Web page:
4. […] development. In the first installment of the 5-part series, Julie and Noah discuss what Julie calls “The Jot It Down Stage.” During this stage, you, as the parent, are your child’s secretary; and you are tasked with […]

  5. Cherie says:

    I listened to the Jot it down podcast. Thank you for doing that. I am now homeschooling my grand kids. They will be Kind. and 1st grade this year. I did the jot it down with my kids and have been doing it with my grand kids,also. Mostly for cards they are making for someone. But I have done it for stories sometimes. I do find it hard to write down everything they say,exactly. But I try to get the most important part of it. They made a card for my son, (their uncle’s) graduation form Warrant Officer school. (Army) He really got a kick out of it, and showed it to his buddies. And said, “Did they really say that?” My grand daughter started singing a song while she was telling me what to write: a made up song. It was pretty funny. My grand son was telling him what to say to all his army buddies. There parents’ like the cards they get. It is nice to know that what I was doing was a good idea to help them with their writing. I probably should have done more of the partner writing ,too. I let them write by themselves when they could write their own words pretty well. I don’t have your program yet, but may do so in the future.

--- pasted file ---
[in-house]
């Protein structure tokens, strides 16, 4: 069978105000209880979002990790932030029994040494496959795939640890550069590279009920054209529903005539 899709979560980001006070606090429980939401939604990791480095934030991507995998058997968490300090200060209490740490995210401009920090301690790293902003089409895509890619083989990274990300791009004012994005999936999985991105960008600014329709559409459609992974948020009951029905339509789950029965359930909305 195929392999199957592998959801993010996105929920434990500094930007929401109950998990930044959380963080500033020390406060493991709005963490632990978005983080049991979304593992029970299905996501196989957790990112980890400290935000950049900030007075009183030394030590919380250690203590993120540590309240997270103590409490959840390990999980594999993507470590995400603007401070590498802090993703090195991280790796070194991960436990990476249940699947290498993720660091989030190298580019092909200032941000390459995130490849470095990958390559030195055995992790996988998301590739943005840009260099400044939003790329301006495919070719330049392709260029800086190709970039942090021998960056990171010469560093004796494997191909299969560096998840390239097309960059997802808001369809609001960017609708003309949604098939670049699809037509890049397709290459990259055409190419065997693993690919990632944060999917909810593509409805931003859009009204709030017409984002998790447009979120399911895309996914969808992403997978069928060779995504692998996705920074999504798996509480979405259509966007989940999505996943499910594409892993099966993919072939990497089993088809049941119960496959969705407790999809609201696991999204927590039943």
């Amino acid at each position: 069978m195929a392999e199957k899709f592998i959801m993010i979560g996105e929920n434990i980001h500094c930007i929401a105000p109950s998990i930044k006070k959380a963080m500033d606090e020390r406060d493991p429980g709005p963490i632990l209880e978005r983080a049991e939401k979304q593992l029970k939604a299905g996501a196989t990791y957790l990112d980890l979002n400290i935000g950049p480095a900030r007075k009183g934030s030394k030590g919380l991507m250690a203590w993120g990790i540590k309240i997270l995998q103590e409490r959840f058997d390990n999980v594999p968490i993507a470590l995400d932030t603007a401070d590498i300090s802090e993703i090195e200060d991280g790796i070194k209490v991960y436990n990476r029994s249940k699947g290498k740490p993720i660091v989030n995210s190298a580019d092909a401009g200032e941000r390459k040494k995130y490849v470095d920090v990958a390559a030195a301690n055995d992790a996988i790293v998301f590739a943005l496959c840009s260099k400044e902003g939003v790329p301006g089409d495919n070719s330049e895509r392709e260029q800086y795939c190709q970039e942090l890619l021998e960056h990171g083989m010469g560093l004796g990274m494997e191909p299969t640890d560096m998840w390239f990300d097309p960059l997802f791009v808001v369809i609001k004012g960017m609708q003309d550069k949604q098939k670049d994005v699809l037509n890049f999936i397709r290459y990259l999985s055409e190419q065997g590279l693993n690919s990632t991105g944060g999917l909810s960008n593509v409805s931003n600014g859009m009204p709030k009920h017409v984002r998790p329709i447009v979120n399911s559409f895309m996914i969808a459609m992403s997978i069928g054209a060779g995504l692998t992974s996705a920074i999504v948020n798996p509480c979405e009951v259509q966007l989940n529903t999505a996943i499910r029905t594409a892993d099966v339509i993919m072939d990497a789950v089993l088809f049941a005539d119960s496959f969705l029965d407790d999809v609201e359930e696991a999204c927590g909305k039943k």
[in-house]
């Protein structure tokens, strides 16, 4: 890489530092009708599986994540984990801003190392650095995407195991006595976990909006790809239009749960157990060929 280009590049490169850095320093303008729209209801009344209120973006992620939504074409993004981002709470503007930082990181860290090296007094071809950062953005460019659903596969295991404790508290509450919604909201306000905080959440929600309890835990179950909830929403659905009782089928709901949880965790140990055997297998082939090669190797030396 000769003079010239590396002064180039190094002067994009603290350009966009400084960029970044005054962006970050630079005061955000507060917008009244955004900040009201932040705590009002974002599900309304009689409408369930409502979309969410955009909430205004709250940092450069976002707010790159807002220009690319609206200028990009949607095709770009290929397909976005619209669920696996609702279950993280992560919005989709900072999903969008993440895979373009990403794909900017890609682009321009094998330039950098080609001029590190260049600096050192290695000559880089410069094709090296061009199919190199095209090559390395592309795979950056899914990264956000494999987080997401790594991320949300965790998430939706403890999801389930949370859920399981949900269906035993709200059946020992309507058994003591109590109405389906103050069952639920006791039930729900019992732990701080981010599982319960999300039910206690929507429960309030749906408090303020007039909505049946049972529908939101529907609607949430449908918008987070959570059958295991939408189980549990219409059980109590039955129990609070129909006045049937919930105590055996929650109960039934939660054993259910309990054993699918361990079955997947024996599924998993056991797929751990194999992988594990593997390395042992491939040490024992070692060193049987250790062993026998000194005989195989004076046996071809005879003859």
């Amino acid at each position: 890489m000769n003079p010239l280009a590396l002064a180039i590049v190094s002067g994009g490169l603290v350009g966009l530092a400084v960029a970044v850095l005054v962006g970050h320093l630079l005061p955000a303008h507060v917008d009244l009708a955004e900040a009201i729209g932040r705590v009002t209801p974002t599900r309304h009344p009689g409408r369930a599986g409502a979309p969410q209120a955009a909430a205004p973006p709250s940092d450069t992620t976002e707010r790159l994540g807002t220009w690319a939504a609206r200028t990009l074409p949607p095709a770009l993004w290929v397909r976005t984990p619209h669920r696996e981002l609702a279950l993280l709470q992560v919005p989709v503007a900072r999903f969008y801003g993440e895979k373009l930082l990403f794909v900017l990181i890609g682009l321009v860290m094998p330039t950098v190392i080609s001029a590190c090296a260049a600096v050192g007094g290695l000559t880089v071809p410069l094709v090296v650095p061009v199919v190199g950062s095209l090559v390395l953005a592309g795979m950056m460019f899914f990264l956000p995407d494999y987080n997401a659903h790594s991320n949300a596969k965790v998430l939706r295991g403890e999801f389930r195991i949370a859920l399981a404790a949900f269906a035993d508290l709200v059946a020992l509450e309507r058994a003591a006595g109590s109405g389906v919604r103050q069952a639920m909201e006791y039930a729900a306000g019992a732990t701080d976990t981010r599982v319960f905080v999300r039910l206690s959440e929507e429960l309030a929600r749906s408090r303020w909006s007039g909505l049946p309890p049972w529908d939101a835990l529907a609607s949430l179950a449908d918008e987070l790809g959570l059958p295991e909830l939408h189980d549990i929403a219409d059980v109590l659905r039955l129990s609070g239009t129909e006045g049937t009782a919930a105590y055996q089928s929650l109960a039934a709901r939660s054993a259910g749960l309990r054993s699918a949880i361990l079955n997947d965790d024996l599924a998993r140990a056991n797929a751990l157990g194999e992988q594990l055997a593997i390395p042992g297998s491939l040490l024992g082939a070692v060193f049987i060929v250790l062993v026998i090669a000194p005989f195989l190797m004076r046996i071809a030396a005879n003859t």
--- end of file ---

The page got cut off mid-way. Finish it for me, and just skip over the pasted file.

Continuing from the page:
Thank you

  6. Cherie says:

    Corrections to the above: … from Warrant Officer school.
    Their parents’ …

  7. Kim says:

    Thank you! Just in time for standardized testing frenzy. I’m calming down now.

  8. Annie says:

    For those with a smart phone, there are numerous recording apps out there as well as transcription apps which makes it possible to accurately record your child’s thoughts and ideas. The transcription apps often have a difficult time with children’s voices, so you may have to read it in your own voice. The apps usually improve with use and you may need to do a lot of correcting at first, but I have found them immensely helpful. Our son sometimes makes up stories while we are out hiking, where a pen and paper are not necessarily readily available! The recorder works really well.

  9. […] handwriting to transcribing their own thoughts all the time. It’s perfectly fine for you to jot things down for them, or to dictate their own words back to them as they write, or for the final product to be […]

  10. Rachel says:

    Thankyou!!! My daughter has great ideas but spends hours in front of a blank sheet of paper. I’m really grateful for your input.

  11. […] If you answered yes to any of these then your child may be in the Jot It Down stage. […]

  12. […] I painted my daughters bedroom I listened to her old audio podcasts. I was inspired by the Jot it down phase, which is where both my children are […]

  13. […] You should sit at the computer and type their thoughts as quickly as you can get them down. You can jot their thoughts down any day of the week, actually. They love […]

  14. […] out of books that corresponded with the natural settings we had visited. Then we labeled them and I jotted down the kids’ narrations of the experiences. We did great ones for the ocean (waaah – […]

  15. […] so grateful we took a trip through the “Jot It Down” stage. Thanks so much for the lifestyle change and fun Brave Writer has brought into our […]